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Road deaths down in Mayo

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FIGURES STILL TOO HIGH Mayo County Council Road Safety Officer, Noel Gibbons.

The number of road fatalities in the county fell from eleven in 2017 to nine for 2018

Anton McNulty

THE Road Safety Officer with Mayo County Council believes that the road safety message is getting through to drivers after a fall in road deaths in the county.
The annual number of road fatalities in Mayo fell in 2018, with nine fatalities recorded compared to eleven for 2017. The fall echoes the national trend, which saw a 4 percent drop in road deaths in Ireland, making it the safest year since road deaths were first recorded in 1959.

‘Still too high’
The drops in road fatalities in Ireland and Mayo were welcomed by Noel Gibbons, the Road Safety Officer with Mayo County Council, who stated that the trend is a step in the right direction.
“It is good to see that the number of road deaths in Mayo has fallen from 2017 when there was eleven deaths, but it is still too high and one death is always one too many,” he told The Mayo News.
“There is always the few [motorists] who continue to be reckless, and it is hard to get through to them. But I believe that the message is getting through to the majority of motorists. The number of road fatalities in Ireland continues to fall, and that is down to working with the likes of the RSA [Road Safety Authority], An Garda Síochána and communities to get the message through to road users,” he said.

No cyclist fatalities
The 2018 figures showed that eight of those who died in Mayo were travelling in a vehicle while there was only one pedestrian killed and no cyclists were killed. Mr Gibbons welcomed this saying at the believes the high people of people who are both cyclists and motorists means there is a greater tolerance and understanding among the two groups and an improvement in driver behaviour towards cyclists.
However, he added that he was disappointed that a proposed law to set a minimum passing distance for drivers overtaking cyclists has been abandoned, as he believe it would have been a big step forward in safety for cyclists.
The proposal, contained within the Road Traffic (Minimum Passing Distance of Cyclists) Bill 2017, would have made it an offence to pass a cyclist closer than 1m on roads with a speed limit under 50km/h and within 1.5m on roads with a limit of 50km/h or higher.
Minister for Transport Shane Ross said the bill will not proceed because of legal concerns on how it could be enforced.

Consequences
Meanwhile, Liz O’Donnell, Chairperson of the RSA, is encouraging motorists to comply with the road safety legislation that the Government has introduced.
“If motorists comply with these new provisions it will translate into lives saved and injuries prevented. Garda Roads Policing numbers increased in 2018, and there is a commitment from An Garda Síochána to further increase numbers in 2019 to meet original targets. This will mean that those who don’t comply with these new provisions and other road traffic laws can expect to be detected and face the consequences of their actions,” she said.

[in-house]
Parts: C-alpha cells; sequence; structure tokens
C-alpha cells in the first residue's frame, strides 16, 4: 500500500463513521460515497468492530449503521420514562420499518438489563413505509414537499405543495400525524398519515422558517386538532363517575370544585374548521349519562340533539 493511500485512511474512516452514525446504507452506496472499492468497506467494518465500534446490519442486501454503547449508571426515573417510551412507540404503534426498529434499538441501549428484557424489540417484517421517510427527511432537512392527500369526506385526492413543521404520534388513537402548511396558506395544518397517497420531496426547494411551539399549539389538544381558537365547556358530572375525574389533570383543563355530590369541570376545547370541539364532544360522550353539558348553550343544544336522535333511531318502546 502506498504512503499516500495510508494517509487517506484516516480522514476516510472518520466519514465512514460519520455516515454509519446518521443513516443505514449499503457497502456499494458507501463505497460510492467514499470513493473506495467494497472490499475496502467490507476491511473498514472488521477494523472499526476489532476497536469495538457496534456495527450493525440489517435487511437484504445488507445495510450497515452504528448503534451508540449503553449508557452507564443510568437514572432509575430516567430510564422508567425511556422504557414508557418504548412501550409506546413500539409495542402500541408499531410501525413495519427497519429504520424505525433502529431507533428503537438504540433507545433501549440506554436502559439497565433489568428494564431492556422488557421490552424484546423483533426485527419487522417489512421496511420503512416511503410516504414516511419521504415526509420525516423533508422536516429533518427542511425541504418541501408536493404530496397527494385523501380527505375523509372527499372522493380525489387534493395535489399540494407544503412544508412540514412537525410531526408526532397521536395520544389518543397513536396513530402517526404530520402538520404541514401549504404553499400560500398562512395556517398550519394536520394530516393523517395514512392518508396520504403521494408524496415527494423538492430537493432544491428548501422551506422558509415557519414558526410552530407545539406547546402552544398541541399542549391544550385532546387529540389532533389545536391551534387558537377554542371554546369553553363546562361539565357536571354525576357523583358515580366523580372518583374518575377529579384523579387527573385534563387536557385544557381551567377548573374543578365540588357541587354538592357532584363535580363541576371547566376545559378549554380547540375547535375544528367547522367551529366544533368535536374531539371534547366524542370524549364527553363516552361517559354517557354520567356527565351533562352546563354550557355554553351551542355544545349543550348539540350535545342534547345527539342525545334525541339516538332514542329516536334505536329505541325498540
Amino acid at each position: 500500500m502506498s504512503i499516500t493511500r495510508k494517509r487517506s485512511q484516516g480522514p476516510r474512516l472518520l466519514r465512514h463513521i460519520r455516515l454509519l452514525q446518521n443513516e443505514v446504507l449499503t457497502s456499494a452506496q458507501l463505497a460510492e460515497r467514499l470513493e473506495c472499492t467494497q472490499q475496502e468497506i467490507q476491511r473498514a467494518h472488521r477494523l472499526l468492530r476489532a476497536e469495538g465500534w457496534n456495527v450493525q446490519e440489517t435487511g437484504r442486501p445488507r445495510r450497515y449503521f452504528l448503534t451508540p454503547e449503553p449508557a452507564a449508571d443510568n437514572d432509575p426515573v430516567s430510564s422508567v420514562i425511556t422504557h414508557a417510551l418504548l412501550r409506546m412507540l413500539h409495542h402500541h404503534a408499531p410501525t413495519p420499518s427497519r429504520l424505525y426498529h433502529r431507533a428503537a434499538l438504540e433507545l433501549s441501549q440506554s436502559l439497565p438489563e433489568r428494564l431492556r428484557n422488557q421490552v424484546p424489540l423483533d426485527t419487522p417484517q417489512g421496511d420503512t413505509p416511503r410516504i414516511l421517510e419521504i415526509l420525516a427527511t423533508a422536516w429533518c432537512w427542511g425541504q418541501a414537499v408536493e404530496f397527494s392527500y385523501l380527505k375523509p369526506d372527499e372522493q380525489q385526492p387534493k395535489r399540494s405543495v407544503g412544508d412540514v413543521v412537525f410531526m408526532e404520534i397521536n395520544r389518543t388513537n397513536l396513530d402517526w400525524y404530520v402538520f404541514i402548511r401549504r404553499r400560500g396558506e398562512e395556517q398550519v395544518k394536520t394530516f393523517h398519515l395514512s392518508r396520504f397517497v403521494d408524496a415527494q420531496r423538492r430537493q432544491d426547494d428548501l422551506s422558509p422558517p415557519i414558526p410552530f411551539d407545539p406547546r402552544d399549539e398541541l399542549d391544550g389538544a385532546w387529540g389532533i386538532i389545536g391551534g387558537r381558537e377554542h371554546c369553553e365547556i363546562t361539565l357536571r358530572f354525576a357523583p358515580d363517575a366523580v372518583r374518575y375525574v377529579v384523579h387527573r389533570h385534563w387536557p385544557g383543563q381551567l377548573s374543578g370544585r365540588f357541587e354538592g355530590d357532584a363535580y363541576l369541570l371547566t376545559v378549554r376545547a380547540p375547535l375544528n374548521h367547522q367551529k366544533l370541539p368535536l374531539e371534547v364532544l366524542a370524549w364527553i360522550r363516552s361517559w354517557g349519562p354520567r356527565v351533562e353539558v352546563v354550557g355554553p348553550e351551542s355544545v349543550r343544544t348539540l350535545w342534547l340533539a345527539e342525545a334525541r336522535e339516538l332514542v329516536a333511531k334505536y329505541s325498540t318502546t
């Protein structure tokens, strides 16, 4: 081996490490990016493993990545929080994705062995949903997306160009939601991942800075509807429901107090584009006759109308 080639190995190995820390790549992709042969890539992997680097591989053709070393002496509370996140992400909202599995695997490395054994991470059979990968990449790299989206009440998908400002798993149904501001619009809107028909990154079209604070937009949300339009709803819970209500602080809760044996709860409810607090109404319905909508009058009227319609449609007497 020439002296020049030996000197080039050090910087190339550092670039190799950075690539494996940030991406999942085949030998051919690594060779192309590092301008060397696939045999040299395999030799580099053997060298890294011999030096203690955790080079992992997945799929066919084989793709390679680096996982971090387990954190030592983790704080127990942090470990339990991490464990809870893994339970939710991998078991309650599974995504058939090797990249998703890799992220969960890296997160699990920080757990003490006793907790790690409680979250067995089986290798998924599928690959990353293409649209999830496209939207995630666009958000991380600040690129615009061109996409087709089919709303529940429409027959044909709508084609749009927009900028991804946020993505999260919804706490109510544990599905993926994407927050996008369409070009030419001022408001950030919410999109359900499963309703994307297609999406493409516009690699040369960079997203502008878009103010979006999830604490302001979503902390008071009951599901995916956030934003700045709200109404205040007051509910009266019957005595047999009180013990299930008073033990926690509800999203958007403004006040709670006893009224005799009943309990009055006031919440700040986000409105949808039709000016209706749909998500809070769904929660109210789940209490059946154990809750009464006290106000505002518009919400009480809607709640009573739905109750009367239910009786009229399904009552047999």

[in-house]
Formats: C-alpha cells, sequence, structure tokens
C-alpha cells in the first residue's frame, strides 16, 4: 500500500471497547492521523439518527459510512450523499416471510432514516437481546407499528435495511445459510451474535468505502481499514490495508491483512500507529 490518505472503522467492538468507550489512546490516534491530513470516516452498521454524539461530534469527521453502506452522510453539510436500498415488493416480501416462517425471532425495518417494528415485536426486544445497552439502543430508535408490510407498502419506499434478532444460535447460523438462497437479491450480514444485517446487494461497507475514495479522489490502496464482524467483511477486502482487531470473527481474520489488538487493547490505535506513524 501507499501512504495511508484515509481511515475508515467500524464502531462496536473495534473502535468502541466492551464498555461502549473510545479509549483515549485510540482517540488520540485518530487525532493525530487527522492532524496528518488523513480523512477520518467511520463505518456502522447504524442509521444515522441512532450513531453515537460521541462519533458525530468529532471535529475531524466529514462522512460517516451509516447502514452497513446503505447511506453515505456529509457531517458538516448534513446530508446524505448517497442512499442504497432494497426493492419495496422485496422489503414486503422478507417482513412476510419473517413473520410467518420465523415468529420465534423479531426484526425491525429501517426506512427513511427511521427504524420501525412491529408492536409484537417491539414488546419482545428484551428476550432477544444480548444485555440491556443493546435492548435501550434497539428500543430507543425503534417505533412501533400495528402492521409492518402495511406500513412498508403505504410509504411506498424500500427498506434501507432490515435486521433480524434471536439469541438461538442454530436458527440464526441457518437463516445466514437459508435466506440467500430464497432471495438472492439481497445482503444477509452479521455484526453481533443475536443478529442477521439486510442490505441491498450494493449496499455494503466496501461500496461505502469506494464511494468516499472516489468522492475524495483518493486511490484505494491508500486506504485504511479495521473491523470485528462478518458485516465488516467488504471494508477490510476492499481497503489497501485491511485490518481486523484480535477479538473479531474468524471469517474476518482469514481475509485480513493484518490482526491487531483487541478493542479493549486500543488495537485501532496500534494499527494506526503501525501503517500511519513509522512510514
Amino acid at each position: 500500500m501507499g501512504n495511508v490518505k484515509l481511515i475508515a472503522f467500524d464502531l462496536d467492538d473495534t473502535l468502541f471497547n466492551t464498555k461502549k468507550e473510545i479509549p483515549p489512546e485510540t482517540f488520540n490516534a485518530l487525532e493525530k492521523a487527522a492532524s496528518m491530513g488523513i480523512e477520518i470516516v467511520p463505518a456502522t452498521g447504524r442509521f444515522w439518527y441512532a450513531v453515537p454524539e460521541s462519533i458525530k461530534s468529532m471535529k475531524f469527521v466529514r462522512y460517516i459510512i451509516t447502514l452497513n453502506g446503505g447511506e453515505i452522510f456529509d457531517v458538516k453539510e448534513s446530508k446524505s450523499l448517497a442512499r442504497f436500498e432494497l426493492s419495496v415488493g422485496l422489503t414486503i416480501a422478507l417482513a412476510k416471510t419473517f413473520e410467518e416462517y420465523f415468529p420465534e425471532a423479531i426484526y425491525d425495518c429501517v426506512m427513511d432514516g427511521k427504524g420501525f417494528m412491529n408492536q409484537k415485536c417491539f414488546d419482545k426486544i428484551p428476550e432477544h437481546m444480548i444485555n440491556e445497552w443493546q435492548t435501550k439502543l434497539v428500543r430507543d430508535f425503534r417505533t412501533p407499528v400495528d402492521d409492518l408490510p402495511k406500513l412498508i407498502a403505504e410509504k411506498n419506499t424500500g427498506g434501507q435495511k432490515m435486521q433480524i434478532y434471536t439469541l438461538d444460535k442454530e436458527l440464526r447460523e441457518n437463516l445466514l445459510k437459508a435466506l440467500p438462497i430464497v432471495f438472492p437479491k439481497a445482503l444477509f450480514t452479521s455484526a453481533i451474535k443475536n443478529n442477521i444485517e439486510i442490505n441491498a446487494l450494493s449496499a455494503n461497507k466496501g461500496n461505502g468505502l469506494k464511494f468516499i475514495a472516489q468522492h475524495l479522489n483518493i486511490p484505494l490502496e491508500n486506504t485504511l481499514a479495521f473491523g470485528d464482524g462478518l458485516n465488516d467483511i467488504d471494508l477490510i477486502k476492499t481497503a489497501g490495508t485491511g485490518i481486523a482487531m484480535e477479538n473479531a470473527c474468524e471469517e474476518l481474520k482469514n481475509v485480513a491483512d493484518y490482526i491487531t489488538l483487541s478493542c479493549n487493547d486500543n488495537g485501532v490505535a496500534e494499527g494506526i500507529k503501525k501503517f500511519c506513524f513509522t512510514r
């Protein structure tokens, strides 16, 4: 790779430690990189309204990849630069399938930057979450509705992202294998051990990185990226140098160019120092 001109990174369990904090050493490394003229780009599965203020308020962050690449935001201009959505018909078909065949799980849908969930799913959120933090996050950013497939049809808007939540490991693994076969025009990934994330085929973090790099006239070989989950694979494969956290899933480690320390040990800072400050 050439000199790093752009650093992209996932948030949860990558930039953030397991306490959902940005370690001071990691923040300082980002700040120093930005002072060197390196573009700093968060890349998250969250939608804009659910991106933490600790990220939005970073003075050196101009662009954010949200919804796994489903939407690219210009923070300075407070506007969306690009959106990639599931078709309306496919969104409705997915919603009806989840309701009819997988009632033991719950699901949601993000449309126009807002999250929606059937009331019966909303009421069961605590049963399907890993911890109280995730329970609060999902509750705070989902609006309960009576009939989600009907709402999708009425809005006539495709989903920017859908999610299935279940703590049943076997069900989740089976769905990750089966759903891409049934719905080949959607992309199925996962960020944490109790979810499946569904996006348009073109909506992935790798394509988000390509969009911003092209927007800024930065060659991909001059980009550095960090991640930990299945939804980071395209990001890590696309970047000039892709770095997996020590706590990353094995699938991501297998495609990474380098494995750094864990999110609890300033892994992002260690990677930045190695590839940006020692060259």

Ms O’Donnell also called for funding to be provided to An Garda Síochána to enable the national roll-out of new smartphone and in-vehicle technology, commonly referred to as the Garda Mobility Project, which allows individual gardaí check the licence and insurance status of drivers at the roadside.

Be bright
With the number of people exercising on the public road to increase in January, Mr Gibbons called on people to ensure they were well lit up and seen.
“If you are out cyclings, walking or running you should have hi-vis clothing to ensure people can see you. Just because you can see does not mean that drivers can see you. If you are wearing hi-vis clothing and have lights it means there is a great chance of avoiding an accident,” he said.
In Mayo, one person was arrested for drink driving on Christmas Day. The motorist was one of 32 people arrested for drink or drug driving in Mayo since December 8 over the Christmas period. The arrests were part of the Garda Christmas Enforcement campaign. Of these, 27 were arrested for drink driving, while the other five were arrested for drug driving.
Supt Joe McKenna of Castlebar Garda Station said that the arrests took place all over the county, with one taking place in the Charlestown region on Christmas Day.
“The number of arrests is a pity, because it is the same as last year, and we had hoped that the number would have come down. Despite all the messages and media campaigns, people are still taking the risk,” he said.
The number of gardaí attached to the traffic corps has increased in the last year and there were a number of speeding checkpoints across the county. One of these checkpoints detected a motorcyclists travelling at 180km/h in a 100km/h zone along the N5 at Drummindoo, Westport over the Christmas.